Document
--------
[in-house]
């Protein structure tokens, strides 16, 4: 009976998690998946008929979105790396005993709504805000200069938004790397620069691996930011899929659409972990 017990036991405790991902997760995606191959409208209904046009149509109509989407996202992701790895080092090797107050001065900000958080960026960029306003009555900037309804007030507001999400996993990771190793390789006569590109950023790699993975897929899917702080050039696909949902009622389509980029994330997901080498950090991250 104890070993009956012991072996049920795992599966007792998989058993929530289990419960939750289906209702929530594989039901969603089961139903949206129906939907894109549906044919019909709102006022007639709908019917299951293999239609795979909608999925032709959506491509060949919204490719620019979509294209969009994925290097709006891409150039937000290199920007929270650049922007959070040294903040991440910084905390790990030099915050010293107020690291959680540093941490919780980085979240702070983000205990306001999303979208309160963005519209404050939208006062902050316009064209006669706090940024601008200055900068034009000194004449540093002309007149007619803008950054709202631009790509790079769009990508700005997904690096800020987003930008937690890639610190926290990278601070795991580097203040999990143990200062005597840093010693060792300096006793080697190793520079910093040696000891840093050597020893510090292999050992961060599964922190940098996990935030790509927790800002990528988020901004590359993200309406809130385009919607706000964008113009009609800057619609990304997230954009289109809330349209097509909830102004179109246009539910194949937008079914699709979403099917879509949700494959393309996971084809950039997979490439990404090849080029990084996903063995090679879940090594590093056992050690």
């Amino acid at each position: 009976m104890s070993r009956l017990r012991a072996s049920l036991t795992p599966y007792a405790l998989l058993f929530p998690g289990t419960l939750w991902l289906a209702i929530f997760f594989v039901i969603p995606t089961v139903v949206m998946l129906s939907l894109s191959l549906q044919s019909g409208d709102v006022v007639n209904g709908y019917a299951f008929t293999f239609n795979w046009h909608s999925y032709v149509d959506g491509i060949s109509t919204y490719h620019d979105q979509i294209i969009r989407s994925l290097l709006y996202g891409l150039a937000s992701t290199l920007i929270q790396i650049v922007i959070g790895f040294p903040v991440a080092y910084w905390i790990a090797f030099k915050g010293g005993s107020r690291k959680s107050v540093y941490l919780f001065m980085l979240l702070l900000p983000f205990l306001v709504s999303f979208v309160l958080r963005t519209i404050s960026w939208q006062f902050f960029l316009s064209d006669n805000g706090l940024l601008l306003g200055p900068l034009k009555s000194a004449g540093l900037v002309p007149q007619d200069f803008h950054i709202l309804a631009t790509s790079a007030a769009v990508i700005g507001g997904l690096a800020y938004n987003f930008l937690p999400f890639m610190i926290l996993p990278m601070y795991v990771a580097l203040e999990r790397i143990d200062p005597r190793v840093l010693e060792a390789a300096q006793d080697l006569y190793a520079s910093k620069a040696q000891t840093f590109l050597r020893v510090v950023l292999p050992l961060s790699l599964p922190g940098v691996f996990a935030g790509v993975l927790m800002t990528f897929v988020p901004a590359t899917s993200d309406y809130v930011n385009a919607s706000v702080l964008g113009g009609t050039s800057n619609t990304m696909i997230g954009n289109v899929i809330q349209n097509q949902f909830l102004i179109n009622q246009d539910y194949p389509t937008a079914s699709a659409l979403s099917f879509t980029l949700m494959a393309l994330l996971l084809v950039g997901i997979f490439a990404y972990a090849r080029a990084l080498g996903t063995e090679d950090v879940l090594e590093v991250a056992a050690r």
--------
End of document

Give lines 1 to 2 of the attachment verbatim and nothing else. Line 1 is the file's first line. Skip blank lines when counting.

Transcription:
[in-house]
């Protein structure tokens, strides 16, 4: 009976998690998946008929979105790396005993709504805000200069938004790397620069691996930011899929659409972990 017990036991405790991902997760995606191959409208209904046009149509109509989407996202992701790895080092090797107050001065900000958080960026960029306003009555900037309804007030507001999400996993990771190793390789006569590109950023790699993975897929899917702080050039696909949902009622389509980029994330997901080498950090991250 104890070993009956012991072996049920795992599966007792998989058993929530289990419960939750289906209702929530594989039901969603089961139903949206129906939907894109549906044919019909709102006022007639709908019917299951293999239609795979909608999925032709959506491509060949919204490719620019979509294209969009994925290097709006891409150039937000290199920007929270650049922007959070040294903040991440910084905390790990030099915050010293107020690291959680540093941490919780980085979240702070983000205990306001999303979208309160963005519209404050939208006062902050316009064209006669706090940024601008200055900068034009000194004449540093002309007149007619803008950054709202631009790509790079769009990508700005997904690096800020987003930008937690890639610190926290990278601070795991580097203040999990143990200062005597840093010693060792300096006793080697190793520079910093040696000891840093050597020893510090292999050992961060599964922190940098996990935030790509927790800002990528988020901004590359993200309406809130385009919607706000964008113009009609800057619609990304997230954009289109809330349209097509909830102004179109246009539910194949937008079914699709979403099917879509949700494959393309996971084809950039997979490439990404090849080029990084996903063995090679879940090594590093056992050690």